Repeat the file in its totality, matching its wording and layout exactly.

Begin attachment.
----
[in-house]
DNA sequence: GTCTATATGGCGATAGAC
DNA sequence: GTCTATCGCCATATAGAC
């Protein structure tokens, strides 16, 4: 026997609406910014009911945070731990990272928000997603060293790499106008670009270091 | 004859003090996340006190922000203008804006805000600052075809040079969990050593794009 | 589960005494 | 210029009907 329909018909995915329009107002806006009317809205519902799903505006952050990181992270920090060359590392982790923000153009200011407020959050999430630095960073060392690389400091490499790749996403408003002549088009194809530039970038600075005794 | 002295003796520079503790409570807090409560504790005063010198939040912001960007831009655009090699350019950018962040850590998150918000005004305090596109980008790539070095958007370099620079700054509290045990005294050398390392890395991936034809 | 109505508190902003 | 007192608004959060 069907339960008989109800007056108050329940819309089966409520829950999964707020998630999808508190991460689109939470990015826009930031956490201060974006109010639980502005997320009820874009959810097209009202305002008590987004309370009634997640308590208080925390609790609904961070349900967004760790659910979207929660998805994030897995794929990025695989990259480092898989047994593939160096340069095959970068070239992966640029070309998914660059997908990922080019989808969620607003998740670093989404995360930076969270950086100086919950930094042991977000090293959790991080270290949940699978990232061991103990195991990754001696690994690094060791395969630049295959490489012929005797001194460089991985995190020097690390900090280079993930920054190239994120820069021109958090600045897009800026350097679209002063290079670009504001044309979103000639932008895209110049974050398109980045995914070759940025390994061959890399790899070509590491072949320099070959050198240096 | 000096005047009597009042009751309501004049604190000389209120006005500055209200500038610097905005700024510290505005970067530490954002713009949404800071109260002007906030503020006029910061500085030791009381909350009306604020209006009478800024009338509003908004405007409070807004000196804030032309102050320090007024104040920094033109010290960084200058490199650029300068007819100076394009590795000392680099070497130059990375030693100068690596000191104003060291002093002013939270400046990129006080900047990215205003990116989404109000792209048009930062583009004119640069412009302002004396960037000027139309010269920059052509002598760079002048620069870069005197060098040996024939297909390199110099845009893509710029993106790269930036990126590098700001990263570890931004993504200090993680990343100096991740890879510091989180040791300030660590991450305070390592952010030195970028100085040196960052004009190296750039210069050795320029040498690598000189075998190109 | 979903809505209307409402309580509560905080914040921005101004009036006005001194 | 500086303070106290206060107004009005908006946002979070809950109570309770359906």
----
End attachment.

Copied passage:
[in-house]
DNA sequence: GTCTATATGGCGATAGAC
DNA sequence: GTCTATCGCCATATAGAC
């Protein structure tokens, strides 16, 4: 026997609406910014009911945070731990990272928000997603060293790499106008670009270091 | 004859003090996340006190922000203008804006805000600052075809040079969990050593794009 | 589960005494 | 210029009907 329909018909995915329009107002806006009317809205519902799903505006952050990181992270920090060359590392982790923000153009200011407020959050999430630095960073060392690389400091490499790749996403408003002549088009194809530039970038600075005794 | 002295003796520079503790409570807090409560504790005063010198939040912001960007831009655009090699350019950018962040850590998150918000005004305090596109980008790539070095958007370099620079700054509290045990005294050398390392890395991936034809 | 109505508190902003 | 007192608004959060 069907339960008989109800007056108050329940819309089966409520829950999964707020998630999808508190991460689109939470990015826009930031956490201060974006109010639980502005997320009820874009959810097209009202305002008590987004309370009634997640308590208080925390609790609904961070349900967004760790659910979207929660998805994030897995794929990025695989990259480092898989047994593939160096340069095959970068070239992966640029070309998914660059997908990922080019989808969620607003998740670093989404995360930076969270950086100086919950930094042991977000090293959790991080270290949940699978990232061991103990195991990754001696690994690094060791395969630049295959490489012929005797001194460089991985995190020097690390900090280079993930920054190239994120820069021109958090600045897009800026350097679209002063290079670009504001044309979103000639932008895209110049974050398109980045995914070759940025390994061959890399790899070509590491072949320099070959050198240096 | 000096005047009597009042009751309501004049604190000389209120006005500055209200500038610097905005700024510290505005970067530490954002713009949404800071109260002007906030503020006029910061500085030791009381909350009306604020209006009478800024009338509003908004405007409070807004000196804030032309102050320090007024104040920094033109010290960084200058490199650029300068007819100076394009590795000392680099070497130059990375030693100068690596000191104003060291002093002013939270400046990129006080900047990215205003990116989404109000792209048009930062583009004119640069412009302002004396960037000027139309010269920059052509002598760079002048620069870069005197060098040996024939297909390199110099845009893509710029993106790269930036990126590098700001990263570890931004993504200090993680990343100096991740890879510091989180040791300030660590991450305070390592952010030195970028100085040196960052004009190296750039210069050795320029040498690598000189075998190109 | 979903809505209307409402309580509560905080914040921005101004009036006005001194 | 500086303070106290206060107004009005908006946002979070809950109570309770359906």